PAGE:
BY JOHN MYERS
Tom Howes explained in Anishinaabe, then in English, why restoring wild rice to the St. Louis River is so important to the Fond du Lac Indian people.
It’s here, along the 26-mile estuary just upstream of Lake Superior that his ancestors settled after a long journey from the east. There was plentiful food — especially manoomin, wild rice, which they believe is a sacred gift from the creator who led them here.
Fond du Lac, he noted, is the French phrase for his people’s location at the end of waters, or end of Lake Superior.
“This is a very important place to us as Fond du Lac people. And this rice is a very important resource,” said Howes, the Fond du Lac band of Lake Superior Chippewa’s natural resources program manager. “That’s why we’re doing this.”
The band is playing a key role in the first major wild rice restoration project now underway on the St. Louis River estuary. The project is one of many aimed at cleaning up the St. Louis River, one of the Environmental Protection Agency’s “areas of concern,” degraded by development and pollution along the Great Lakes. Because of rice’s cultural importance and its value as a food for humans and wildlife, restoring rice beds is a key element of the larger St. Louis River estuary restoration effort.
For the past 125 years, the river’s rice was neglected. Minnesota’s great north woods loggers used the St. Louis as a log flume in the late 1800s, floating trees in the water that thrashed wild rice beds.
Then in the early 1900s, harborside industry — sawmills, steel mills and factories, along with docks and dredged slips for grain elevators and iron ore loading facilities — destroyed habitat Meanwhile, upstream paper mills fouled the water to the point rice (and many fish) couldn’t thrive.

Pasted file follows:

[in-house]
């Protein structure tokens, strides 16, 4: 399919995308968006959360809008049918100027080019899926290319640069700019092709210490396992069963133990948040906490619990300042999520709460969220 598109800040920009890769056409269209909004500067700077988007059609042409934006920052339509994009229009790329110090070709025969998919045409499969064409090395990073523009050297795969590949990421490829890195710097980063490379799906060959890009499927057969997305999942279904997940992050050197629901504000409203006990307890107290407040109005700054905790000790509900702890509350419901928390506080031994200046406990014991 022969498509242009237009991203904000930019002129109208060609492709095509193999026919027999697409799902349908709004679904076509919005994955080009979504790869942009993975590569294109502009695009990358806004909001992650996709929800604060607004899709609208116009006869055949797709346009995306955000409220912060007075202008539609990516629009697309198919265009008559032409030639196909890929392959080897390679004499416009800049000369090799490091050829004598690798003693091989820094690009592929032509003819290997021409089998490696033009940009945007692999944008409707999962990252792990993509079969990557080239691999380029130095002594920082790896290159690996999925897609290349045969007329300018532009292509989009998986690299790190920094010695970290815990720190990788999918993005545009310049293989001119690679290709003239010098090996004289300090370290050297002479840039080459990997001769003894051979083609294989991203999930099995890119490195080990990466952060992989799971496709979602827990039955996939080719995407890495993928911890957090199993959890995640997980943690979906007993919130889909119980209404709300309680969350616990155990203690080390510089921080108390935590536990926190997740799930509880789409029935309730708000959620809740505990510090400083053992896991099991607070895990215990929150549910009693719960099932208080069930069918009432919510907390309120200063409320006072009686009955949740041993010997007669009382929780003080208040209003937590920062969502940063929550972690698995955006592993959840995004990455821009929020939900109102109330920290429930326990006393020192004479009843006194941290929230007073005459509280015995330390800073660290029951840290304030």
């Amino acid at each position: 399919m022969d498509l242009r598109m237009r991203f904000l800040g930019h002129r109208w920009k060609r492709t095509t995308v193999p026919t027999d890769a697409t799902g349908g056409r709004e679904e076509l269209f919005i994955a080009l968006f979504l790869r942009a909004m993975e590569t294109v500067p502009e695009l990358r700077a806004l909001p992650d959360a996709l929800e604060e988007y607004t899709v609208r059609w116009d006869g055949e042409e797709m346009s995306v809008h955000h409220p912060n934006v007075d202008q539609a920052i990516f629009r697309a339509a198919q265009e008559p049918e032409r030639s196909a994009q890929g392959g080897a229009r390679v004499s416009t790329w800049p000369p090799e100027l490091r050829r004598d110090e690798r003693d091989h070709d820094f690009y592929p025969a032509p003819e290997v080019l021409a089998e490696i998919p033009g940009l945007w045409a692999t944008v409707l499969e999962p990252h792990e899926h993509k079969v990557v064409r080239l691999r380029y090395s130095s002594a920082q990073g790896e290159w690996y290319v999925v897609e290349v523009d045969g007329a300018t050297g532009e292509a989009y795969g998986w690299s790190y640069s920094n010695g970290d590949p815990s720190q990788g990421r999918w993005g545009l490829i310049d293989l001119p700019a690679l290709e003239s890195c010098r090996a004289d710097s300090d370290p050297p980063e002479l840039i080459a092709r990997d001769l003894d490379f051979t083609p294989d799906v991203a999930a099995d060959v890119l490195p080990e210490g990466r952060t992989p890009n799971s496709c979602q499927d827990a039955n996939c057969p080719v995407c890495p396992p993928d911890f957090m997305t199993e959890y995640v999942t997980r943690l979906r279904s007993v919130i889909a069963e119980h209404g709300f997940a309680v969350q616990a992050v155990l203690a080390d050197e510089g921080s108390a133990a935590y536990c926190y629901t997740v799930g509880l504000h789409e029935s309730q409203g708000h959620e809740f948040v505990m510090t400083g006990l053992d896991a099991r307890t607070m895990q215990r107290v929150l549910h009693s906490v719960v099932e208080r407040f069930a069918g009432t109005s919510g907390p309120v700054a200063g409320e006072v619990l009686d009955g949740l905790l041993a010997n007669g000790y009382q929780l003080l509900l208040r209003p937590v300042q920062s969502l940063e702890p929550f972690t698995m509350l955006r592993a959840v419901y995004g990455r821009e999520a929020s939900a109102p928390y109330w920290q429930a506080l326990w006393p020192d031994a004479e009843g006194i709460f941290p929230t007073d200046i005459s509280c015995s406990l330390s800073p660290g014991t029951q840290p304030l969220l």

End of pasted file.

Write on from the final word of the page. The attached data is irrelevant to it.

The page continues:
By the end of the 20th century only a few pockets of wild rice remained in the 12,000-acre estuary that spills into Lake Superior at Duluth-Superior.
“This was at one time the single largest wild rice area in the region,” said Daryl Peterson of the Minnesota Land Trust, which is coordinating a wild rice restoration project on the river. “Nobody really knows, but we think there were probably about 3,000 acres of wild rice in the estuary before it was degraded. … We think we can bring back maybe a third of that. Maybe 1,000 acres is realistic.”
Howes and Peterson are helping oversee the $200,000 effort. Work began in 2015 with a giant weed-harvesting machine chewing away at lily pads, reeds, sedges and other plants that have filled in where rice once thrived.
Wild rice planting occurred last year and earlier this year. The band will try to use rice harvested from nearby areas, said Terry Perrault, a Fond du Lac Natural Resources Program technician.
“It’s a lot of work. It might take three or four seedings to get it going,” Perrault said, noting the tribe has done similar rice restoration efforts on several lakes within the Fond du Lac Reservation.
In addition to the nonprofit land trust and the Fond du Lac band, the Wisconsin and Minnesota Departments of Natural Resources, the 1854 Treaty Authority and the Great Lakes Indian Fish and Wildlife Commission are helping the effort to bring back the rice. Funding comes from the Minnesota Outdoor Heritage Fund, National Fish and Wildlife Foundation, Sustain Our Great Lakes and the Great Lakes Restoration Initiative.
Congress has been appropriating hundreds of millions of dollars in recent years to pay for the cleanups, under the Great Lakes Restoration Initiative.
Progress has already been made. Giant, prehistoric sturgeon have returned to spawn for the first time in decades. Walleyes, musky, pike, smallmouth bass and crappies continue to thrive in the river estuary, offering excellent angling for local residents and tourists alike.
Canoe and kayak landings are being developed for better access.
The wild rice effort is just one of 60 specific projects either completed, underway or planned for the St. Louis River estuary-Duluth harbor area with the goal of getting the estuary off the areas of concern list by 2020. ♦
— John Myers reports on the environment, natural resources, mining and other outdoor news for the Duluth News Tribune newspaper (duluthnews.com) He’s been an OWAA member since 1985. He can be reached at email@example.com.
BY JOHN MYERS